Thought I'd put up a post today as a bit of a "comment cleaner" for ongoing discussions. A few days have passed, I'm not seeing much change here in Canada. Yeah, more testing done, more positive cases, but so far so good in terms of emergency departments not being overwhelmed. Preparations looking OK and containment systems not being breached. Strong health policy seems to be working within the hospital system that I can see.
In the title, we see a bit of one of Trump's late-night tweets yesterday evening which went like this:
"WE CANNOT LET THE CURE BE WORSE THAN THE PROBLEM ITSELF. AT THE END OF THE 15 DAY PERIOD, WE WILL MAKE A DECISION AS TO WHICH WAY WE WANT TO GO!"While I'm sure this will get many Democrats upset and maybe even some Public Health officials concerned, this isn't unreasonable at all IMO. (Need I remind all reading this? I am no Republican, I live in Canada, and am open to both viewpoints so long as it makes sense.)
No doubt, the "cure" can be worse than the disease at times. In the history of medicine, we can point to examples both of diagnostic procedures as well as treatments. Thankfully we are way past the days of animal dung treatments, inappropriate blood-letting, mercury as medicine, invasive tests with unacceptable morbidity these days (pneumoencephalogram, anyone?), frontal lobotomies, or useful treatments which needed refinement over decades (like ECT in the 1950's without anesthesia).
As I suggested when I first posted on COVID-19 about a week ago, we need to be careful about closing the economy in excess because that could end up like the "cytokine storm" of the disease itself - we, the "hosts", could be literally mounting a response out of keeping with the threat and damaging our future as a result.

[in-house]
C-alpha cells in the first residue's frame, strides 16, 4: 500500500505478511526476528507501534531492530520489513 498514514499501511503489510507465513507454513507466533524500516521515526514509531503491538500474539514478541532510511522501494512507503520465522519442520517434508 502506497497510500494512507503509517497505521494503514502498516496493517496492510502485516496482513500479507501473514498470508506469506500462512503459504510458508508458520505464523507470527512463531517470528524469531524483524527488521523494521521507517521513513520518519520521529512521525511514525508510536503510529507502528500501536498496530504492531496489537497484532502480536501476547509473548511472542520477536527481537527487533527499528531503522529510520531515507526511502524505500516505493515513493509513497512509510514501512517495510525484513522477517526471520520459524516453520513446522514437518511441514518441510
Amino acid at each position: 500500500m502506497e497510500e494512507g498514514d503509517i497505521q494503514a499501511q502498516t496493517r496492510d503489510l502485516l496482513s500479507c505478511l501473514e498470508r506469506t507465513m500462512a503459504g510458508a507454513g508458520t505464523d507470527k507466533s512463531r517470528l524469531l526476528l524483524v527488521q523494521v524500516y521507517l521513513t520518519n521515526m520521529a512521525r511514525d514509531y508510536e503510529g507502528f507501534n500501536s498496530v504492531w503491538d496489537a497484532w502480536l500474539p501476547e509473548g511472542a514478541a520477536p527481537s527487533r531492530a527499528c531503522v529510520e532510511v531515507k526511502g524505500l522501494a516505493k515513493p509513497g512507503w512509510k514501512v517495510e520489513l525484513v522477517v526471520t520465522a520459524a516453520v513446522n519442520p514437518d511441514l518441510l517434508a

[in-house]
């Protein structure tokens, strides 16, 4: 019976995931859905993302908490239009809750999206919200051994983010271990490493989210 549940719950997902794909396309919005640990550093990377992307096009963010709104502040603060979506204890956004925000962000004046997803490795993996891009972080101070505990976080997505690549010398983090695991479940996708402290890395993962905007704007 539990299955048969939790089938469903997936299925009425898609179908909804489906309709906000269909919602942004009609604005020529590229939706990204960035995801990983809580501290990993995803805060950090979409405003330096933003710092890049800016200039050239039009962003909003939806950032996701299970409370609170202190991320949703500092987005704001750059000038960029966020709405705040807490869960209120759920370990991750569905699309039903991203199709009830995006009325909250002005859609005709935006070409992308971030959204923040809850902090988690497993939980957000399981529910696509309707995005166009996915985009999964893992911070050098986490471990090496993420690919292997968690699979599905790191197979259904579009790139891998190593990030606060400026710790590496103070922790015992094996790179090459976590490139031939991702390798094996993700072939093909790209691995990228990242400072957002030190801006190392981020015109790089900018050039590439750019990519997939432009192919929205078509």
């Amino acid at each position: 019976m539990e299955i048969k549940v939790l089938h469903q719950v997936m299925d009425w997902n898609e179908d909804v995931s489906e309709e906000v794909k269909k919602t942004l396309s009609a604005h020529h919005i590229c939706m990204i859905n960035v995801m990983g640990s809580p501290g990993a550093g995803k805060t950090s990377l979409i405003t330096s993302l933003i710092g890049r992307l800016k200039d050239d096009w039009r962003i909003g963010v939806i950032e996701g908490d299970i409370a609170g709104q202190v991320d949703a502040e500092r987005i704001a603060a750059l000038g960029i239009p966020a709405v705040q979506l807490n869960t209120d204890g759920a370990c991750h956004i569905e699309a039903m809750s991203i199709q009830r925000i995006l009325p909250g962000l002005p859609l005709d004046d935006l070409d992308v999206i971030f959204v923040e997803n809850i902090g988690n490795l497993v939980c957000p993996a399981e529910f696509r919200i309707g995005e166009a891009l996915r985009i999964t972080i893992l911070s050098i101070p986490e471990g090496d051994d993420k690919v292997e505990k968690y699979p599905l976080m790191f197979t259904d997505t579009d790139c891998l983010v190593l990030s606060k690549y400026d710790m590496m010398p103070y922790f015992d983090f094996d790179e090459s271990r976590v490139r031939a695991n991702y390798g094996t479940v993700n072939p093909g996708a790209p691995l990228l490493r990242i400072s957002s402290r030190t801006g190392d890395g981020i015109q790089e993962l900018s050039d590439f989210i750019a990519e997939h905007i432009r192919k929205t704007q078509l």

The effects we're seeing of a global economy in a state of "deep freeze" in the grasp of panic as discussed last time IMO does seem excessive.
Remember that we are not seeing a disease with high mortality to all parts of the demographic. It hits the old and those with vulnerabilities. We need to make sure that in time, the Public Health response appreciates this nuance rather than maintaining our current trajectory of using a blunt public response policy of indefinite duration.
While I'm sure we have many opinions out there, let's just lay out a few ideas that could be reasonable to consider. Clear enough to follow perhaps and provide principles to base decisions from - from my context here in North America mainly:
1. The CDC's "15 Days To Slow The Spread" is something we've basically all signed up for already.
That's good. It provides a strong response and we should already see significant change to the trajectory for the weeks ahead because of this. It was published on March 15th so by March 31st, the progress will need to be evaluated. Remind people not to freak out about total numbers. Try to be consistent with stats as well - differentiate between confirmed and "probable" cases for example.
2. Now please get the provinces and states to get the job done with enforcement. Actively shut down beaches, companies not following the rules dinged with a fine/shut-down, close parks, etc... Get the cops out there under emergency provisions. Enforce the recommendation of 10 persons or less for any small group gathering.
3. Target the message to the elderly and those with underlying medical conditions at highest risk. I know, in this day and age of "correctness", nobody wants to be "discriminated" against. Some will call this "ageism". Well guess what, pathogens do discriminate, not based on race or creed but individual vulnerabilities. This has nothing to do with social justice but everything to do with science and medicine if one wants to live. No folks, 70 is not the new 50 or any silliness like that.
Of course remind the younger folks to be vigilant but no need to "rule by fear". It's more powerful to appeal to the person's humanity and build a prosocial culture because that's just "cool" and being a "jerk" by not following instructions gets a person "no respect" in times like this. Build this through social media and public messaging - maybe leverage what Facebook/Twitter/Instagram/Google can do for this. Here's an opportunity for social media to purposely do some good! Go ahead, get some pop stars to make a nice jingle. Encourage the young to show care by calling their older loved ones, communicating with Skype/Zoom/WhatsApp, bringing food safely, keeping a healthy distance if they should see an elderly person in public...
4. On March 31st, the governments must come out in news conferences with graphs and charts to show us:
- Where the "hot spots" are
- What the mortality rates look like